Live your Unitarian Universalist values out loud. Make your year-end gift today!

Search Our Site

Page Navigation

Section Banner

Program Structure (Toolbox of Faith)

All 16 sessions in Toolbox of Faith follow the same structure. Between an opening ritual and the Council Circle (which incorporates reflection, a sharing of joys and concerns, and a closing ritual), a number of activities guide participants to investigate a particular facet of Unitarian Universalist faith. Each session includes hands-on exploration of a Tool of the Day and engagement with a central story.

Each session offers at least one idea for a Faith in Action activity. These activities are optional, and the time you will need for them is not calculated into a 60-minute session. Nevertheless, Faith in Action is an important element of the Tapestry of Faith curriculum series. You can incorporate Faith in Action into regular sessions, if you have time. You can create Faith in Action activities for the group to complete in one, additional meeting. Longer-term Faith in Action activities may require advance planning, additional meeting times, and the involvement of congregants or community members outside your group. Before you commit to a long-term Faith in Action project, make sure you obtain the support of congregational leadership and the children's families.

Core activities in Toolbox of Faith often include options. For example, an activity in which participants process a story's message by playing a game may suggest several different games. Choose the game(s) you will use according to the time you will have, the group's interests, and the learning styles you observe in the group. Let these factors also guide your use of any alternate activities suggested for a session. Optional and alternate activities may also prove useful outside of the Toolbox of Faith program. Consider using some of them at family retreats, intergenerational dinners, or other gatherings where some interesting child-friendly programming is needed.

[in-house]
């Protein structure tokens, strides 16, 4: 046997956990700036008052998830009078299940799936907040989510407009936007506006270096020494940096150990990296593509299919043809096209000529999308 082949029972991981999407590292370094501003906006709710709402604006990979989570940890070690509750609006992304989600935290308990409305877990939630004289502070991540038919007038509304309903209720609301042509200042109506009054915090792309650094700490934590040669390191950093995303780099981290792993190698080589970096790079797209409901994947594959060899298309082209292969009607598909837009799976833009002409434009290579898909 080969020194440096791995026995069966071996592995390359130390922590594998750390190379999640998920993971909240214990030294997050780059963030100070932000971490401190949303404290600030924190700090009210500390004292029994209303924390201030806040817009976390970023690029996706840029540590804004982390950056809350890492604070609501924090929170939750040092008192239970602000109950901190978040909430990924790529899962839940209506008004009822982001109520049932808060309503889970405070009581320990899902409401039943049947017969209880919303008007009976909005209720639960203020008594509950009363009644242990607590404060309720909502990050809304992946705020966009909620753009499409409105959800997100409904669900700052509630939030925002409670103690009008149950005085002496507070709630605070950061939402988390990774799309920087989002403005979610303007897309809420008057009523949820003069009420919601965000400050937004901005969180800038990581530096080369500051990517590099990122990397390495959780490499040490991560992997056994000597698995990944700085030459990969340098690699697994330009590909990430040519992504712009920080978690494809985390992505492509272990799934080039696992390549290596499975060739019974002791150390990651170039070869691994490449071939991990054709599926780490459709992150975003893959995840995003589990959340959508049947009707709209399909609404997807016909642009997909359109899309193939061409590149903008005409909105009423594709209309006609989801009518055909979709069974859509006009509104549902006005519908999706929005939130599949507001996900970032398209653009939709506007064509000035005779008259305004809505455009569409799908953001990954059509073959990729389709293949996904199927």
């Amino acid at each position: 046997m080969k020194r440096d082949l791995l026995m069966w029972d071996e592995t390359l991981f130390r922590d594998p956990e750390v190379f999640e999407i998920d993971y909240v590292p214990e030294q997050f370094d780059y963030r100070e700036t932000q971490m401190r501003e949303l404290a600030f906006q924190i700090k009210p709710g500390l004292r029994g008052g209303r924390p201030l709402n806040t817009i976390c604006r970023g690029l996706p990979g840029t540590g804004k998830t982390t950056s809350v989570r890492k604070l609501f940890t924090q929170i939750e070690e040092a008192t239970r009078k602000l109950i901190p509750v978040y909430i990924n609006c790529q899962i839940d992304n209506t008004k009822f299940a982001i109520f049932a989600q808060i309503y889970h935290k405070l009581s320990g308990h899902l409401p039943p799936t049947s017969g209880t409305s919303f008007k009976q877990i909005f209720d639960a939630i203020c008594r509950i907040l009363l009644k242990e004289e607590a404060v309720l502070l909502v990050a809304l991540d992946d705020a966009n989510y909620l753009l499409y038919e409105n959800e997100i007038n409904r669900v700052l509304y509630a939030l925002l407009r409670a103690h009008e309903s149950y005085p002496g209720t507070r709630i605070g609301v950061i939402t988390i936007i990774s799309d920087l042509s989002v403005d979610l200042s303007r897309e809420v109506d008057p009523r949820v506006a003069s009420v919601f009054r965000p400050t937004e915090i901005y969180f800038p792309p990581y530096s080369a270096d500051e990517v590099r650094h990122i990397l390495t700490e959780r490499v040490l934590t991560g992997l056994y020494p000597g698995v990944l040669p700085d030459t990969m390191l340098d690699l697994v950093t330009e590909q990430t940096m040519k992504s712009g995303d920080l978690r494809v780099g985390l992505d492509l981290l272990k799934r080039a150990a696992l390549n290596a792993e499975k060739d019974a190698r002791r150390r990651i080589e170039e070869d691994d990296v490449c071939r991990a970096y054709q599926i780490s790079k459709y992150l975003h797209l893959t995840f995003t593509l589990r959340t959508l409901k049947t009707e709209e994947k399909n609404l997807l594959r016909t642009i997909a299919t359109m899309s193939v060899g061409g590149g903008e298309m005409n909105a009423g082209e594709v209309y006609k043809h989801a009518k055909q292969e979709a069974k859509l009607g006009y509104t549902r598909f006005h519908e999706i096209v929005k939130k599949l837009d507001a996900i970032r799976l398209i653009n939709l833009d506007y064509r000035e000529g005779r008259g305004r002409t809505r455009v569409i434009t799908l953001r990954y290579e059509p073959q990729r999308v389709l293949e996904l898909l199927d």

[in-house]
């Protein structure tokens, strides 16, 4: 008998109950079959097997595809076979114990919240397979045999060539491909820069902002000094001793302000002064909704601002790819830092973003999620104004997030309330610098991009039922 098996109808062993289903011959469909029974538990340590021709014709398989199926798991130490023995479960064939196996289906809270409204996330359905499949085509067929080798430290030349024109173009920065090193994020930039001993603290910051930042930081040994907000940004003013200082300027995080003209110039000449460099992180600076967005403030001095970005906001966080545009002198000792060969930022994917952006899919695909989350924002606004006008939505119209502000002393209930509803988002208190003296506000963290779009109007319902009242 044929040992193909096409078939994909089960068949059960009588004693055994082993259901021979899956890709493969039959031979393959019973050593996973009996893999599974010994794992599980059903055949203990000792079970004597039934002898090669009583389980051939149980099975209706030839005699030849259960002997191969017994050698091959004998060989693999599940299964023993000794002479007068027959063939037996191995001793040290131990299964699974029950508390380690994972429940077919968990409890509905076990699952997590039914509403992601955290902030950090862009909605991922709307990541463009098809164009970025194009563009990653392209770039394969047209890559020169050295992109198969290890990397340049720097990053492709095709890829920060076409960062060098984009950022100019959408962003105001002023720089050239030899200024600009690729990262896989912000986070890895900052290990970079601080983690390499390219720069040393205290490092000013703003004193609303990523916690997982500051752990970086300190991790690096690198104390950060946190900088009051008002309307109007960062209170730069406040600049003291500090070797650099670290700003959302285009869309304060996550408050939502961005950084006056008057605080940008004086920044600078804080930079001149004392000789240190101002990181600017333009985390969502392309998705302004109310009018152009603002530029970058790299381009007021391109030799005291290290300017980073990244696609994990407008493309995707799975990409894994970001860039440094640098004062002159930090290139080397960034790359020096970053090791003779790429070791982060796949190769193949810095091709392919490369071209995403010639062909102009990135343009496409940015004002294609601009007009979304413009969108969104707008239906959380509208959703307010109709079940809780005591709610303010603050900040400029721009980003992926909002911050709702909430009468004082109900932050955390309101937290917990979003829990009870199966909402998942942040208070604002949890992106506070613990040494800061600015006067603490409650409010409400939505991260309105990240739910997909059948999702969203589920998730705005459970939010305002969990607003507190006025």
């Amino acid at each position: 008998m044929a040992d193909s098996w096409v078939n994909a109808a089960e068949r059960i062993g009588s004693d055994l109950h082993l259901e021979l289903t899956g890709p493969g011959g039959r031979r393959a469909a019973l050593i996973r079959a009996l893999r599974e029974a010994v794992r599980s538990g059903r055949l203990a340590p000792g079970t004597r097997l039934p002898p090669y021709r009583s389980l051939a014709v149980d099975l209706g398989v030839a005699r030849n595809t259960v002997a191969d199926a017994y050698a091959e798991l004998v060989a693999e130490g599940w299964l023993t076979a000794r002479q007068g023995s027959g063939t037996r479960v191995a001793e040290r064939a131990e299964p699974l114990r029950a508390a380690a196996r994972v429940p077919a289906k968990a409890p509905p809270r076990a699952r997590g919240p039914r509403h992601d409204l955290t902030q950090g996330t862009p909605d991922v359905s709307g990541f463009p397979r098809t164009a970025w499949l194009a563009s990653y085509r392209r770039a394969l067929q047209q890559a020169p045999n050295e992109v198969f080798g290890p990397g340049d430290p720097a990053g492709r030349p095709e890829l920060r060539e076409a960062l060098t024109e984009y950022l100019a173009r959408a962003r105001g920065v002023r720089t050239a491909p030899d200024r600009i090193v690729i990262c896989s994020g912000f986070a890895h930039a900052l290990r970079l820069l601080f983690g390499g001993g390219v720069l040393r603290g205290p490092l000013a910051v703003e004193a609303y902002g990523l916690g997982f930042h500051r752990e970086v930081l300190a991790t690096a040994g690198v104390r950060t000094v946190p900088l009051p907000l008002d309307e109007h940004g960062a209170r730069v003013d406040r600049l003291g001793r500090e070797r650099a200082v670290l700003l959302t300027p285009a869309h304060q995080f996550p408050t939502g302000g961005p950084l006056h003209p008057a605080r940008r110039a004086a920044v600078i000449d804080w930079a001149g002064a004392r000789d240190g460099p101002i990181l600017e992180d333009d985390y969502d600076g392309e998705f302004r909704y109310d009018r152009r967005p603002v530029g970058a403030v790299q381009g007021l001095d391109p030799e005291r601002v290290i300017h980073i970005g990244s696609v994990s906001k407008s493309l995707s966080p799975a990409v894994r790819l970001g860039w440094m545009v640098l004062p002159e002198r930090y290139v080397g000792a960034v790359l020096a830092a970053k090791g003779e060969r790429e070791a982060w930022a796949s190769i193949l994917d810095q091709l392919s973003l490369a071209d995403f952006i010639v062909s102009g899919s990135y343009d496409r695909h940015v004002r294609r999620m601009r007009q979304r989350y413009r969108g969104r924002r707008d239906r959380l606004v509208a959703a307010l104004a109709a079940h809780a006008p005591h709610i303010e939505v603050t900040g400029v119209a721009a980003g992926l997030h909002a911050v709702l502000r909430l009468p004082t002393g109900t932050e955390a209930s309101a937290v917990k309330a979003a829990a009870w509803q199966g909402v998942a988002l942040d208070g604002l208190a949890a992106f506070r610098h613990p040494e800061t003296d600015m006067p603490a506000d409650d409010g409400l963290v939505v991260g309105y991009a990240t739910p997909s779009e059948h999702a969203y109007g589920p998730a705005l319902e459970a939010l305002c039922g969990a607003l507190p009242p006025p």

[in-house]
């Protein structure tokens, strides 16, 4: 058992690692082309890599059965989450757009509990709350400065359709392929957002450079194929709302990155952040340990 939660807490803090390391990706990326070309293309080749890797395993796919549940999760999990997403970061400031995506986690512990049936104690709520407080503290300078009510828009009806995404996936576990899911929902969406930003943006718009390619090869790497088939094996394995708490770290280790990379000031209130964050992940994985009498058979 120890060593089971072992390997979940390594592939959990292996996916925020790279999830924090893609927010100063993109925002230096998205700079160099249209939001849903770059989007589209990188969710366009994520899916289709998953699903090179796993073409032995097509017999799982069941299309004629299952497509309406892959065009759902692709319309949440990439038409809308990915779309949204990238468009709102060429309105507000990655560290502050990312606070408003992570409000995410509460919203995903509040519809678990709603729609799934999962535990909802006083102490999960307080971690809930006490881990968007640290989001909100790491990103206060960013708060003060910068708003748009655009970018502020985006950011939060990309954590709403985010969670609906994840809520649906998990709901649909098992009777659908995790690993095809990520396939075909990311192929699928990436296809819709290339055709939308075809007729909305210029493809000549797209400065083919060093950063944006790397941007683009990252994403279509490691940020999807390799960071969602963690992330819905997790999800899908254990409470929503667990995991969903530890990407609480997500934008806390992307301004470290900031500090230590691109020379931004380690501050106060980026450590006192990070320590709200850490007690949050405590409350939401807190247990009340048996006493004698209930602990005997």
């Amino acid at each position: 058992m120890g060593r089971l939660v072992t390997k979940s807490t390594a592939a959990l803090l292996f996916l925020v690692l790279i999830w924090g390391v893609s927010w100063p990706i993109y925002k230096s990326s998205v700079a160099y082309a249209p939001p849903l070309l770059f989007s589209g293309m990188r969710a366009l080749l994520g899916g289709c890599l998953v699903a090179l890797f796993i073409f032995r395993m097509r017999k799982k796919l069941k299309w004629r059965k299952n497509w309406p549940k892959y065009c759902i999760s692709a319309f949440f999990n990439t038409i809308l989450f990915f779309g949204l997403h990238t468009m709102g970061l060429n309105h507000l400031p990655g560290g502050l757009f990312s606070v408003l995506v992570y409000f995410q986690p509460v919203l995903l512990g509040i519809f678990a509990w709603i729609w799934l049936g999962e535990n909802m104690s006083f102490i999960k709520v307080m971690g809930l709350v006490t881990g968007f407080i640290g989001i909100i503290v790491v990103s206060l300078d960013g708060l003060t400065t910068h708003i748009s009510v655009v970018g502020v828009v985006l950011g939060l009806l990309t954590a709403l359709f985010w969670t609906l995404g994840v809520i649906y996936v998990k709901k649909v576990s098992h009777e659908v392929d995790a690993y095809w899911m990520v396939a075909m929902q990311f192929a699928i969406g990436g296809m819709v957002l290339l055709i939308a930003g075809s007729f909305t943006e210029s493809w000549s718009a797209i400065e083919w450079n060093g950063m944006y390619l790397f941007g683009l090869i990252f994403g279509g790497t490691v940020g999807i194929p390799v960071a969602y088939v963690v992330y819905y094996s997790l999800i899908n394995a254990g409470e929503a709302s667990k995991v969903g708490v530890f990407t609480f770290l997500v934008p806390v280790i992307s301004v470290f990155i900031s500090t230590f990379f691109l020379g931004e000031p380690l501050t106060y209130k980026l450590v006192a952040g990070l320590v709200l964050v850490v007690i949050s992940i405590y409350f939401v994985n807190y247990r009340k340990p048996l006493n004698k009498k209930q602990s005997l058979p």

Quotes

One or two quotes introduce the subject of each session. You may decide to read a quote aloud to your group as an entry point to the session. However, the quotes are intended primarily for leaders and are not always at a child's level of understanding or experience.

Co-leaders may like to discuss a quote as part of preparation for a session. Exploring a quote together can help you each feel grounded in the ideas and activities you will present and can help a team of leaders get "on the same page." Quotes are included in the Taking It Home section for families to consider.

Introduction

The Introduction gives an overview of the session concepts, explains how you can use the activities to teach the concepts, and provides tips on what to aim for and what to watch out for in planning and leading the session. In addition, the Introduction presents the Tool of the Day and the quality of Unitarian Universalist faith it represents; for example, "The mirror symbolizes reflection."

Goals

The Goals section provides general participant outcomes for the session. Reviewing the goals will help you connect a session's content and methodologies with the four strands of the Tapestry of Faith religious education programs: ethical, spiritual, Unitarian Universalist identity, and faith development. As you plan a session, apply your knowledge of the particular group of children, the time and space you have available, and your own strengths and interests as a leader to determine the most important and achievable goals for the session and the activities that will serve them best.

Learning Objectives

Each session includes Learning Objectives. These will help you see how specific activities connect to specific, intended outcomes and support the overall goals of the session; for example, "Participants will learn a song in which the hammer is used as a metaphor for justice."

Session-at-a-Glance

The Session-at-a-Glance table lists the session activities in a suggested order, and provides an estimated time for completing each activity to conduct a 60-minute session. The table includes all of the core activities from the Opening through the Council Circle/Closing.